"Since the 1942 market bottom, there have been 16 bull markets in the Dow Jones Industrial [Average]," Desmond says. "Of these, only nine have shown corrections of 10% or more. And there was never more than one 10%-or-greater correction in any one of these nine bull markets. So rather than being commonplace, pullbacks of this magnitude are relatively infrequent. As such, it is possible to see how they could be interpreted as the initial phase of major-market declines. This would be especially true when the correction occurred at the mid-point or later in the bull market, as was the case in six of the nine sell-offs."
Desmond then asks the rhetorical question: How are investors to differentiate between these corrections and the beginnings of a new bear market?
"One similarity in each of these cases of corrections reaching 10% or deeper is that they typically occurred well into the second stage of the bull market," Desmond says. "That is, profit-taking has already been well established, as reflected in a sustained uptrend in selling, thus setting the stage for deeper than normal corrections. In the present case, however, our Selling Pressure Index was recording an 18-month low in mid-January when the market correction began. Thus, based on the long history of the Lowry Analysis, the probabilities do not favor a 10% plus correction occurring at this relatively early stage of the uptrend."
Bear-Market Risks Easing?
On the contrary, Desmond says that he sees "a growing body of evidence" to suggest that the recent correction may have already ended.
"Many short-term corrections end with a small selling climax at or near the market low, as evidenced by a 90% Downside Day, as recorded on Feb 4," he said. And a recent rally "caused virtually all of the major price indexes to break above trend lines that can be drawn downward from their Jan. 19 highs. Similar breakouts above down-trend lines can be seen in all of our advance/decline lines."
He goes on to point out that probabilities are not certainties, and allowance for exceptions to the probabilities is always necessary. But it is important to keep in mind that, with the S&P 500 down about 5% and the Dow down about 4% from the mid-January highs, the issue is whether the short-term correction may not be quite over, yet, or whether it is already over. In either case, based on his longer-term measurements of supply and demand, Desmond says there is little evidence that the market has rolled over into a bear market.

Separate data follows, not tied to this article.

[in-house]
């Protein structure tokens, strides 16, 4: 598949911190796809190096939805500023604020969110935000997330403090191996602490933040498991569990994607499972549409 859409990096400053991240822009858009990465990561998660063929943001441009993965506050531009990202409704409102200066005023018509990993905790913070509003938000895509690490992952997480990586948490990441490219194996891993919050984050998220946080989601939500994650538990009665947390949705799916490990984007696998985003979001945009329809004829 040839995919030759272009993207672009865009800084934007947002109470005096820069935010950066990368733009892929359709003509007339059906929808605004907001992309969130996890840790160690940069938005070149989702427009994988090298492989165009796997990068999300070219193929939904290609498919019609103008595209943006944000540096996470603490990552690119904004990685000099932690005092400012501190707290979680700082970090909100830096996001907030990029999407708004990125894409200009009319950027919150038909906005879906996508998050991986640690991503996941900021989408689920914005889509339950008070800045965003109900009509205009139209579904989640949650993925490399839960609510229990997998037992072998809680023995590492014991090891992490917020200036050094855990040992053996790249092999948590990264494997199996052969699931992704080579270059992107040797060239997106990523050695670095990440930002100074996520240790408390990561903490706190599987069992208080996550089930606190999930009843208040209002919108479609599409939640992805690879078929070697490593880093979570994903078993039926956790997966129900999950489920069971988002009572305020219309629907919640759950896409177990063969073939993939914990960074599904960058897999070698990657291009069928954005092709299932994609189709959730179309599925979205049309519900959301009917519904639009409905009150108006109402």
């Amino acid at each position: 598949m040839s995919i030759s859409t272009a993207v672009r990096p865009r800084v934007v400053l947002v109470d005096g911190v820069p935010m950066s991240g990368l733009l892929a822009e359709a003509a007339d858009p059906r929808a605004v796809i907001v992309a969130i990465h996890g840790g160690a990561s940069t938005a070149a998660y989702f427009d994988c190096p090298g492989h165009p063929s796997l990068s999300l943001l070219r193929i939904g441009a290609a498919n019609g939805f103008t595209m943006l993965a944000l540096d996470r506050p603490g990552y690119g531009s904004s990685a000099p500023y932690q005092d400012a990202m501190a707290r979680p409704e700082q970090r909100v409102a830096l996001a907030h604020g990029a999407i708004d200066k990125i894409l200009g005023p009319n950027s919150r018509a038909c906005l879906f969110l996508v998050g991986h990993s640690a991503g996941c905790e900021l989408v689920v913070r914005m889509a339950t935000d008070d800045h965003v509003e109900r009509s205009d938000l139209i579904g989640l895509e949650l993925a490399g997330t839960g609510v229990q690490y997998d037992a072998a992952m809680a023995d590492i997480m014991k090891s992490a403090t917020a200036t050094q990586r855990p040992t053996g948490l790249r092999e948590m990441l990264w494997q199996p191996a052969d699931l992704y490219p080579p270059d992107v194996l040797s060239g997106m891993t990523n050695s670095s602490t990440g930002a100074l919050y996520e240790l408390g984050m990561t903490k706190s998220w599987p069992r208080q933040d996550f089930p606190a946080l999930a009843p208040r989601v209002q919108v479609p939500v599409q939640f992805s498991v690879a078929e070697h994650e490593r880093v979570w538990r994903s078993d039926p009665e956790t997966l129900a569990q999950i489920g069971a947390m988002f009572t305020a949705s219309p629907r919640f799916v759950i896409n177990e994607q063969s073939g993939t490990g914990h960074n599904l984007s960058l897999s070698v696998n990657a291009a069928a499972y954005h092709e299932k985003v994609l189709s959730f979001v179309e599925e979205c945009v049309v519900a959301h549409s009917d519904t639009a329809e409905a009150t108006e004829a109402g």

The upshot: "Investors should still be viewing periods of short-term corrections as an opportunity to buy strong stocks in the strongest sectors and industries," Desmond says. "A strong rebound from the recent market low, characterized by rising volume, would tend to confirm that the correction has run its course and has returned to the primary uptrend. If that occurs, then a deeper 10%-plus correction, if it occurs at all, would be an issue for a later day."
Now – for better or for worse – you know the technical advice being read on institutional trading desks.
In closing, we are presently stuck in a no-man's land, which is a very difficult place to establish major new positions. The bulls appear to be regaining control, but now it's time for them to prove it. I will feel comfortable recommending "short" positions if bulls fail here. So stay long for now, but prepare to change uniforms to fight with the shorts if bulls lay down.
[Editor's Note : As this bear-market analysis demonstrates, Money Morning Contributing Writer Jon D. Markman has a unique view of both the world economy and the global financial markets. With uncertainty the watchword and volatility the norm in today's markets, low-risk/high-profit investments will be tougher than ever to find.
It will take a seasoned guide to uncover those opportunities.
Markman is that guide.
In the face of what's been the toughest market for investors since the Great Depression, it's time to sweep away the uncertainty and eradicate the worry. That's why investors subscribe to Markman's Strategic Advantage newsletter every week: He can see opportunity when other investors are blinded by worry.